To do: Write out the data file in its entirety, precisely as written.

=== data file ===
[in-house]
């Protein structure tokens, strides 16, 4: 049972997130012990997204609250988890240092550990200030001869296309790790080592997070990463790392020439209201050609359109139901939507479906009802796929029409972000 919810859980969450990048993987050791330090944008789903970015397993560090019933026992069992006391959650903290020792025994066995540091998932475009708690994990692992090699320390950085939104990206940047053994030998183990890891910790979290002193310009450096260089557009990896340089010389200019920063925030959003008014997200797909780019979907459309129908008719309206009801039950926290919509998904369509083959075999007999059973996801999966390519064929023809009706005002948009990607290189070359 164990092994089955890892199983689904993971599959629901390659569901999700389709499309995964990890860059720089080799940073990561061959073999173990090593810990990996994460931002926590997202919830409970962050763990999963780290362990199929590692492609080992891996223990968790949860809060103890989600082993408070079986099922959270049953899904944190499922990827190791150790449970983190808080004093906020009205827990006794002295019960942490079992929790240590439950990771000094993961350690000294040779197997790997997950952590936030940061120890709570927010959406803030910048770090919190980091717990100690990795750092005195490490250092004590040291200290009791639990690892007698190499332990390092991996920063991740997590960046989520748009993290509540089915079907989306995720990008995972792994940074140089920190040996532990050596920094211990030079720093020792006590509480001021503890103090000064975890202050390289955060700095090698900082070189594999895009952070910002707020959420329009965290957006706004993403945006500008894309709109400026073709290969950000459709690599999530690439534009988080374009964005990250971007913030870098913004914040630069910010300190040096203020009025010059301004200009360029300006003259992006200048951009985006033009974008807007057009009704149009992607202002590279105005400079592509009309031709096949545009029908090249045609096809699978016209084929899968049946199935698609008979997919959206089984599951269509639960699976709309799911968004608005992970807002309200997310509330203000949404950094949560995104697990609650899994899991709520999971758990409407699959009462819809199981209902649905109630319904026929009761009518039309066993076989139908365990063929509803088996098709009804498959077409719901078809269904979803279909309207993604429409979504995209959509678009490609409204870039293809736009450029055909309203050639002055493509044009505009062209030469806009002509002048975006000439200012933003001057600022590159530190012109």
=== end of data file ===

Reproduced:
[in-house]
């Protein structure tokens, strides 16, 4: 049972997130012990997204609250988890240092550990200030001869296309790790080592997070990463790392020439209201050609359109139901939507479906009802796929029409972000 919810859980969450990048993987050791330090944008789903970015397993560090019933026992069992006391959650903290020792025994066995540091998932475009708690994990692992090699320390950085939104990206940047053994030998183990890891910790979290002193310009450096260089557009990896340089010389200019920063925030959003008014997200797909780019979907459309129908008719309206009801039950926290919509998904369509083959075999007999059973996801999966390519064929023809009706005002948009990607290189070359 164990092994089955890892199983689904993971599959629901390659569901999700389709499309995964990890860059720089080799940073990561061959073999173990090593810990990996994460931002926590997202919830409970962050763990999963780290362990199929590692492609080992891996223990968790949860809060103890989600082993408070079986099922959270049953899904944190499922990827190791150790449970983190808080004093906020009205827990006794002295019960942490079992929790240590439950990771000094993961350690000294040779197997790997997950952590936030940061120890709570927010959406803030910048770090919190980091717990100690990795750092005195490490250092004590040291200290009791639990690892007698190499332990390092991996920063991740997590960046989520748009993290509540089915079907989306995720990008995972792994940074140089920190040996532990050596920094211990030079720093020792006590509480001021503890103090000064975890202050390289955060700095090698900082070189594999895009952070910002707020959420329009965290957006706004993403945006500008894309709109400026073709290969950000459709690599999530690439534009988080374009964005990250971007913030870098913004914040630069910010300190040096203020009025010059301004200009360029300006003259992006200048951009985006033009974008807007057009009704149009992607202002590279105005400079592509009309031709096949545009029908090249045609096809699978016209084929899968049946199935698609008979997919959206089984599951269509639960699976709309799911968004608005992970807002309200997310509330203000949404950094949560995104697990609650899994899991709520999971758990409407699959009462819809199981209902649905109630319904026929009761009518039309066993076989139908365990063929509803088996098709009804498959077409719901078809269904979803279909309207993604429409979504995209959509678009490609409204870039293809736009450029055909309203050639002055493509044009505009062209030469806009002509002048975006000439200012933003001057600022590159530190012109």